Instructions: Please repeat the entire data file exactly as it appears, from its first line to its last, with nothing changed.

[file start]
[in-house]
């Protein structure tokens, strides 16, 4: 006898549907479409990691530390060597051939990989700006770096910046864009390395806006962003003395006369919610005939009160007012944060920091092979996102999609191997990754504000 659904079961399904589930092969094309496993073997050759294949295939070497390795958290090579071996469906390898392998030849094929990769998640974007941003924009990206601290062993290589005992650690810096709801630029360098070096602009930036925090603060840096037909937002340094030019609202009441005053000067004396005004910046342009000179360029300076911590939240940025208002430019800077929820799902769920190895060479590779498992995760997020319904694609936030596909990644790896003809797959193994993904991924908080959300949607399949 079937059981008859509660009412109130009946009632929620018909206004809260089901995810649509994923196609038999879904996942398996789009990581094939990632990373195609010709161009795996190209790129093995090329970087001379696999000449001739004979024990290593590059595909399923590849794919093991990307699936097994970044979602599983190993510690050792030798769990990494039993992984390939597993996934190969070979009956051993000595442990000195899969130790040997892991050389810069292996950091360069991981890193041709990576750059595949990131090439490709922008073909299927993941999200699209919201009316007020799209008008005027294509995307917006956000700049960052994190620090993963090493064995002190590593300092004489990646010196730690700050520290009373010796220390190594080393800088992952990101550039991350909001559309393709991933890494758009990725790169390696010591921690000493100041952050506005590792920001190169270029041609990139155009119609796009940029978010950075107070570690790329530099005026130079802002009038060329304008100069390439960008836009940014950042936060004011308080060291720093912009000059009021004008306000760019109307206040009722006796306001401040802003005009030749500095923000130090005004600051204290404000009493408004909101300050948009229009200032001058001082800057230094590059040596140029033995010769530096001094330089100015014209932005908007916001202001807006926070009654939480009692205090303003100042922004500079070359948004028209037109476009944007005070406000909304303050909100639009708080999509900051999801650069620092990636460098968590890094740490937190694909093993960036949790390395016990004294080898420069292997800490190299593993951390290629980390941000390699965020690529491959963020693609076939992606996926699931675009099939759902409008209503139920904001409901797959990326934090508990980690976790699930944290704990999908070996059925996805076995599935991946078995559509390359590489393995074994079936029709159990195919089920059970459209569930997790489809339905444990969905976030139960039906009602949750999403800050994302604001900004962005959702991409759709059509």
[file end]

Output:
[in-house]
């Protein structure tokens, strides 16, 4: 006898549907479409990691530390060597051939990989700006770096910046864009390395806006962003003395006369919610005939009160007012944060920091092979996102999609191997990754504000 659904079961399904589930092969094309496993073997050759294949295939070497390795958290090579071996469906390898392998030849094929990769998640974007941003924009990206601290062993290589005992650690810096709801630029360098070096602009930036925090603060840096037909937002340094030019609202009441005053000067004396005004910046342009000179360029300076911590939240940025208002430019800077929820799902769920190895060479590779498992995760997020319904694609936030596909990644790896003809797959193994993904991924908080959300949607399949 079937059981008859509660009412109130009946009632929620018909206004809260089901995810649509994923196609038999879904996942398996789009990581094939990632990373195609010709161009795996190209790129093995090329970087001379696999000449001739004979024990290593590059595909399923590849794919093991990307699936097994970044979602599983190993510690050792030798769990990494039993992984390939597993996934190969070979009956051993000595442990000195899969130790040997892991050389810069292996950091360069991981890193041709990576750059595949990131090439490709922008073909299927993941999200699209919201009316007020799209008008005027294509995307917006956000700049960052994190620090993963090493064995002190590593300092004489990646010196730690700050520290009373010796220390190594080393800088992952990101550039991350909001559309393709991933890494758009990725790169390696010591921690000493100041952050506005590792920001190169270029041609990139155009119609796009940029978010950075107070570690790329530099005026130079802002009038060329304008100069390439960008836009940014950042936060004011308080060291720093912009000059009021004008306000760019109307206040009722006796306001401040802003005009030749500095923000130090005004600051204290404000009493408004909101300050948009229009200032001058001082800057230094590059040596140029033995010769530096001094330089100015014209932005908007916001202001807006926070009654939480009692205090303003100042922004500079070359948004028209037109476009944007005070406000909304303050909100639009708080999509900051999801650069620092990636460098968590890094740490937190694909093993960036949790390395016990004294080898420069292997800490190299593993951390290629980390941000390699965020690529491959963020693609076939992606996926699931675009099939759902409008209503139920904001409901797959990326934090508990980690976790699930944290704990999908070996059925996805076995599935991946078995559509390359590489393995074994079936029709159990195919089920059970459209569930997790489809339905444990969905976030139960039906009602949750999403800050994302604001900004962005959702991409759709059509």